Christiansted National Historic Site, located on St. Croix, is a powerful testament to European colonialism in the Caribbean. Christiansted was the capital of the Danish West Indies, and it shows – here you’ll see old 18th and 19th-century buildings and witness the successful attempt of the National Park Service to capture the Danish economy and way of life in the years between 1733 and 1917 (when the islands were purchased by the United States).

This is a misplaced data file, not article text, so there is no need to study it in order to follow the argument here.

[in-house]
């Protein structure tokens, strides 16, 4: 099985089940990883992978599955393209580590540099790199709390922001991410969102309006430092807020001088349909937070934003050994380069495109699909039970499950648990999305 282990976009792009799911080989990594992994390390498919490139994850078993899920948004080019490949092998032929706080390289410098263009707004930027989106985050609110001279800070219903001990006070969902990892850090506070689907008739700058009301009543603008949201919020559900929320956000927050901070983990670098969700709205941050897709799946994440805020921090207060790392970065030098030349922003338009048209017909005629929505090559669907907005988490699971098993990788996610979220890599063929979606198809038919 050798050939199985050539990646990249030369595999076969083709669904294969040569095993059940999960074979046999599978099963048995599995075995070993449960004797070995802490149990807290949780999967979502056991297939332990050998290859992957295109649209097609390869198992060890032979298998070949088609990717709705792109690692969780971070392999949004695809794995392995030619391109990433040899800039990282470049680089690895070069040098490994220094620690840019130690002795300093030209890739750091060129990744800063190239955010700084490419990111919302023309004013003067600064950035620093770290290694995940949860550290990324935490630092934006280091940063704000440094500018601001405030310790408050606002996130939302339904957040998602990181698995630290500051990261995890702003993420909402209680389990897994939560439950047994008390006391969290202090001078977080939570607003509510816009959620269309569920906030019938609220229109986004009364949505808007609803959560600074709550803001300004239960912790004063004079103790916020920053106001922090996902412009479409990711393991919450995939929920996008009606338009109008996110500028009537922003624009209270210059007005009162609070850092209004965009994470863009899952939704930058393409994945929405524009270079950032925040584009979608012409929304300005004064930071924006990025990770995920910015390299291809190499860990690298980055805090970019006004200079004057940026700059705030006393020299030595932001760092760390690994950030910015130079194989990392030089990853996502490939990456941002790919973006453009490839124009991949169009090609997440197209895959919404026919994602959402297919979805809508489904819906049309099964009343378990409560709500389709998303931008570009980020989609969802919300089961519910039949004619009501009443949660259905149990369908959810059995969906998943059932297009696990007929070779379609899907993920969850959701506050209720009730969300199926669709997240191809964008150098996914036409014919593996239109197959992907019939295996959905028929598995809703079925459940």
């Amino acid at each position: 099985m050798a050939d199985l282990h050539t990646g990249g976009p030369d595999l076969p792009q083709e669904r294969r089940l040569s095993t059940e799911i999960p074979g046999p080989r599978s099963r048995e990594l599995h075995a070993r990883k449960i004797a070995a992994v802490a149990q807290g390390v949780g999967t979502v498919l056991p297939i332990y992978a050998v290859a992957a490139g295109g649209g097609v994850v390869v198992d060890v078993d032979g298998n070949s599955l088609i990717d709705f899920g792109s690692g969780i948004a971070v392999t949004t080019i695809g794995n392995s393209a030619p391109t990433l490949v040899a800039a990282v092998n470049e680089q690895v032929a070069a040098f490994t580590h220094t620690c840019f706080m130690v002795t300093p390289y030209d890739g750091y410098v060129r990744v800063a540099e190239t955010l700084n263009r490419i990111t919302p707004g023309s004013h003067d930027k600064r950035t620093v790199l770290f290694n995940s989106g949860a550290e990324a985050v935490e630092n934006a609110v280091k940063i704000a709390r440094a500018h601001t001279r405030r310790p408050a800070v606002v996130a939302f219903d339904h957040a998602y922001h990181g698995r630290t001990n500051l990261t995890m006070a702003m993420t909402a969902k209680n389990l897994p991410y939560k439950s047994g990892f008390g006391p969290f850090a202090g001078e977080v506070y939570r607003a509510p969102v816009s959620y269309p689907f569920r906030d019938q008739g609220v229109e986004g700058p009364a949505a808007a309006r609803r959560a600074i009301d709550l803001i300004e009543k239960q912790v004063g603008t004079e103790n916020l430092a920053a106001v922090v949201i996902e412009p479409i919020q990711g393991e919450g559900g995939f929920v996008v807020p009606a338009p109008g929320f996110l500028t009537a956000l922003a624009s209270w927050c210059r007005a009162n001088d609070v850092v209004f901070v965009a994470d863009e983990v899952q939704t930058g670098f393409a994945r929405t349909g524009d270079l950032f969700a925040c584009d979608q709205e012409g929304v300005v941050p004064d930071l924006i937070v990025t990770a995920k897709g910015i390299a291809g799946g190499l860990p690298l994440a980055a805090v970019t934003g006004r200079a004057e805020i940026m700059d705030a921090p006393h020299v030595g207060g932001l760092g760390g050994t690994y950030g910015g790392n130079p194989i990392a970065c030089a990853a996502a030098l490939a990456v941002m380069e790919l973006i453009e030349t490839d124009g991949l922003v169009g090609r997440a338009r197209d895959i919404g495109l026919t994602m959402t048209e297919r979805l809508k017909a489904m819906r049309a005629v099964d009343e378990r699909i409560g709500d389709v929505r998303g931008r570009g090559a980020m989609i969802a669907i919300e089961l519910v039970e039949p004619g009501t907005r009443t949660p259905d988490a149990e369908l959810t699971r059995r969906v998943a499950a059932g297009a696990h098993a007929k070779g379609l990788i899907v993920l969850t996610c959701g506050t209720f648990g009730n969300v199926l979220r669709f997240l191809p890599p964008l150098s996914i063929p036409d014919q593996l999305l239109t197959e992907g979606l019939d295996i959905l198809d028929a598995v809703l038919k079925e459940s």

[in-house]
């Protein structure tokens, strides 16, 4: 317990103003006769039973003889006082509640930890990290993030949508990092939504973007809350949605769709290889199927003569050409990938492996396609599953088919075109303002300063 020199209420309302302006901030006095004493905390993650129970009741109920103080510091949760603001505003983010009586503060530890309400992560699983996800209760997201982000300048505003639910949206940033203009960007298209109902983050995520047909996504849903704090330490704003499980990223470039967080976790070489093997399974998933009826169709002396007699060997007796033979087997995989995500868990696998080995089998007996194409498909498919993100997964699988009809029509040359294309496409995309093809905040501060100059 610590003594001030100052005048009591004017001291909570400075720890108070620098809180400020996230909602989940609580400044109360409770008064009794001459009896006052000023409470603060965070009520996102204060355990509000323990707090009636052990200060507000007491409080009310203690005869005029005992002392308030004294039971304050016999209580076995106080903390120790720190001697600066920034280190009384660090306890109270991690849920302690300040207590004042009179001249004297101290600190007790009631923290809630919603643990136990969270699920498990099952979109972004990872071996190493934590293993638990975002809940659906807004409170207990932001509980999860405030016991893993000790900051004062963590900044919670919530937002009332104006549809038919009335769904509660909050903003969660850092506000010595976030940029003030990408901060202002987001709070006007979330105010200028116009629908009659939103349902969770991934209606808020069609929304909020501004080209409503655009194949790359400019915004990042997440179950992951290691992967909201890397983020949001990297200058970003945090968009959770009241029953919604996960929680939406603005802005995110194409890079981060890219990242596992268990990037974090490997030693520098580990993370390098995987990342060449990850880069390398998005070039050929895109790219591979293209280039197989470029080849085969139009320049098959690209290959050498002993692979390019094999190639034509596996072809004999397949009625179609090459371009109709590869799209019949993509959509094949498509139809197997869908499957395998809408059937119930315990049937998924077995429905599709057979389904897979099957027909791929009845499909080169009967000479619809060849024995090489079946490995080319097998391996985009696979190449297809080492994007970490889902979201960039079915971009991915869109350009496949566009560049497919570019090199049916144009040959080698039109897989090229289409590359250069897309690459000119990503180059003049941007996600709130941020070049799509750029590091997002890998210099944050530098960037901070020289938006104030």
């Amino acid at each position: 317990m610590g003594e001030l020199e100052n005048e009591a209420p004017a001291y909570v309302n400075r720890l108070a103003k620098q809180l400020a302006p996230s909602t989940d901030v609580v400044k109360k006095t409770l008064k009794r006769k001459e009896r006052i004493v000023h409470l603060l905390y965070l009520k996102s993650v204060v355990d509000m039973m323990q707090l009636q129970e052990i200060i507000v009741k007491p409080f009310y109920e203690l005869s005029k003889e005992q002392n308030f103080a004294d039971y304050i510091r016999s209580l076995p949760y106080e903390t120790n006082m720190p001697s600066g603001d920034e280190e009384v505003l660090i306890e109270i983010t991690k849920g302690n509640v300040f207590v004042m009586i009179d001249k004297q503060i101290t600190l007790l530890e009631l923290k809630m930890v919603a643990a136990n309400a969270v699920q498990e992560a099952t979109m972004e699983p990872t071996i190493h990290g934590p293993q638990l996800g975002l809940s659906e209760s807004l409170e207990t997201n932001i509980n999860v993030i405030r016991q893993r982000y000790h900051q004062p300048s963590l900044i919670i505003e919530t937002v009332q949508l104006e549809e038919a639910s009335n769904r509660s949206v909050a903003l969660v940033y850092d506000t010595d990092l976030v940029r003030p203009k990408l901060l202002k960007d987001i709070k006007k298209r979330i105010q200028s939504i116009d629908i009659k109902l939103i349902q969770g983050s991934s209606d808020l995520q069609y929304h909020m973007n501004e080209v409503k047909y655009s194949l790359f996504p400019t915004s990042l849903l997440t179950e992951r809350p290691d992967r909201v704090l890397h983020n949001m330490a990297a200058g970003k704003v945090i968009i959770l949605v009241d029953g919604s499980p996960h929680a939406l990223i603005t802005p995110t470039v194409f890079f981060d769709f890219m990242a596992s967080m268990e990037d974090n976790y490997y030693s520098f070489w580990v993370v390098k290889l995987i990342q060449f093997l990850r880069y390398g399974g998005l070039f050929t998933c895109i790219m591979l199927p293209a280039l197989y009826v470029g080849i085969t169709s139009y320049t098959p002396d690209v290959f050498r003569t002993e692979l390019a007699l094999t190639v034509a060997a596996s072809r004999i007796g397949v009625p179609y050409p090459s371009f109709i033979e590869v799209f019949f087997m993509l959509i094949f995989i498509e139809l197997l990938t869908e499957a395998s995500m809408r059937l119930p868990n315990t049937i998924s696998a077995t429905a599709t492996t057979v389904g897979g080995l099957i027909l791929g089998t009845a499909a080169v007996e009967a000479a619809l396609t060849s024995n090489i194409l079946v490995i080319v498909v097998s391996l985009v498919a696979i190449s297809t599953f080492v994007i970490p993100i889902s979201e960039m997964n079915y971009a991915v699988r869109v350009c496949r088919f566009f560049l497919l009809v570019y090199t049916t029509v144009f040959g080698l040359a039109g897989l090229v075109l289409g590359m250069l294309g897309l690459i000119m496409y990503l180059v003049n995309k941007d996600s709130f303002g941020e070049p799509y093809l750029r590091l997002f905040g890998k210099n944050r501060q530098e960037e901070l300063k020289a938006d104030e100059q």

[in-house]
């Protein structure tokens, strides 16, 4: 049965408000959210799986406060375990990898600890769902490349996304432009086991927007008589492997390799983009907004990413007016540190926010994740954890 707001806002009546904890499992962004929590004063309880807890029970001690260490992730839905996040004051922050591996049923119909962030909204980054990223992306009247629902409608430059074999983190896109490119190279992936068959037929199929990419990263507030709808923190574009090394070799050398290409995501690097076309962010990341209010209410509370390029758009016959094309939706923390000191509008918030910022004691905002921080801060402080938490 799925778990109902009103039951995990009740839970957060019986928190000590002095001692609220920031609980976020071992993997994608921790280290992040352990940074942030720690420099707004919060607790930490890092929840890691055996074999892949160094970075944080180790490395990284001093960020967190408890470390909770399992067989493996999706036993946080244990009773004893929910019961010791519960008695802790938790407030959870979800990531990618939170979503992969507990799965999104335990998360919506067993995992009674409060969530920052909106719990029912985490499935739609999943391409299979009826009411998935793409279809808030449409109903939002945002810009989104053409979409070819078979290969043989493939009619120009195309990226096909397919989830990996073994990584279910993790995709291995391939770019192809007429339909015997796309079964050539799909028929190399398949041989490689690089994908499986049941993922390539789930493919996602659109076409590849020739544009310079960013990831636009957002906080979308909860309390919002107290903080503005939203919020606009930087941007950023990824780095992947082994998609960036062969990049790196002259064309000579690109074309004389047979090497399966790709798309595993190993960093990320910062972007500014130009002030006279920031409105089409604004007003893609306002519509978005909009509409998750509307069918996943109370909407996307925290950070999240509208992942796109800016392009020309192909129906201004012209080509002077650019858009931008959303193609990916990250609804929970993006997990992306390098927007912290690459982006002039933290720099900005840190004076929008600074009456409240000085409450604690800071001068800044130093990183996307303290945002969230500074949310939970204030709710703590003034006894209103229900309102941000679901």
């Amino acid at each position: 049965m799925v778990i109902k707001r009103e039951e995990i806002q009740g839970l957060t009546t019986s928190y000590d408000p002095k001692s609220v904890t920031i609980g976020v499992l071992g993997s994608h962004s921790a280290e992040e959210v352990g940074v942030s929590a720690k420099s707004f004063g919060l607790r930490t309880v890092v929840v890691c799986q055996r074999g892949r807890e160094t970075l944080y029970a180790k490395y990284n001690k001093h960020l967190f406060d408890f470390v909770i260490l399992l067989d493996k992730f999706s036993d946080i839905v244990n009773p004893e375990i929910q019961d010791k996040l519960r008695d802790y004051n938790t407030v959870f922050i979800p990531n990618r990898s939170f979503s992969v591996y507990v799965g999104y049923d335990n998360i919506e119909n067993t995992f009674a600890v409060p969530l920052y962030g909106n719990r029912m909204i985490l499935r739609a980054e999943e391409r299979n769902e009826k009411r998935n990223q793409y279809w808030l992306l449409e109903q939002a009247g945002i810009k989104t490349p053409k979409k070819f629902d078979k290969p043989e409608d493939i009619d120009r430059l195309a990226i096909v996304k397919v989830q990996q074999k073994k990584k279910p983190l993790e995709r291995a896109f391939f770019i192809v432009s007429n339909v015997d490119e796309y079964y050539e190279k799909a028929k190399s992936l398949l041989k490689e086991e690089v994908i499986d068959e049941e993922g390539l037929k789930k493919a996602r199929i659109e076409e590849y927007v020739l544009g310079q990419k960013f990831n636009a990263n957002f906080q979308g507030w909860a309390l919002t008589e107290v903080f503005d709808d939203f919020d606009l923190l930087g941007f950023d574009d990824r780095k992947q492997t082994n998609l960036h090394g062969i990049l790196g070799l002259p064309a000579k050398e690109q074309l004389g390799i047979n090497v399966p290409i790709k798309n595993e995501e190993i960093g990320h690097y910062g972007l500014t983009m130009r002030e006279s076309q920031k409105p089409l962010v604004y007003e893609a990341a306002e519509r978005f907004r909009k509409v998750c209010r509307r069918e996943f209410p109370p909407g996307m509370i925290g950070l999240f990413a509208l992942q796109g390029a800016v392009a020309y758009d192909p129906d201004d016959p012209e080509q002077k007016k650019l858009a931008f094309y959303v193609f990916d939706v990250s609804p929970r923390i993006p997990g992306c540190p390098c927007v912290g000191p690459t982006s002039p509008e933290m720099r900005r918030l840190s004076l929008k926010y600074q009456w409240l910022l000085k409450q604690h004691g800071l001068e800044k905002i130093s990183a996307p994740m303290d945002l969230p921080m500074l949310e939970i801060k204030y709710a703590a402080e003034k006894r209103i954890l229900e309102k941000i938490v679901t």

The Historic Site includes six especially noteworthy buildings: The Dutch West India Company Warehouse from 1749, a famous steeple church from 1753, the imposing Fort Christiansvaern built in 1749, the Government House from 1747, a customs house built in the early 1840s, and the Scale House from 1856. The most popular of these is Fort Christiansvaern, a large yellow fort constructed to defend the Christiansted harbor from pirates and house locals from raids, hurricanes or slave revolts. It was ultimately successful, preventing pirates from ever entering the harbor, and also houses a large, eerie dungeon.

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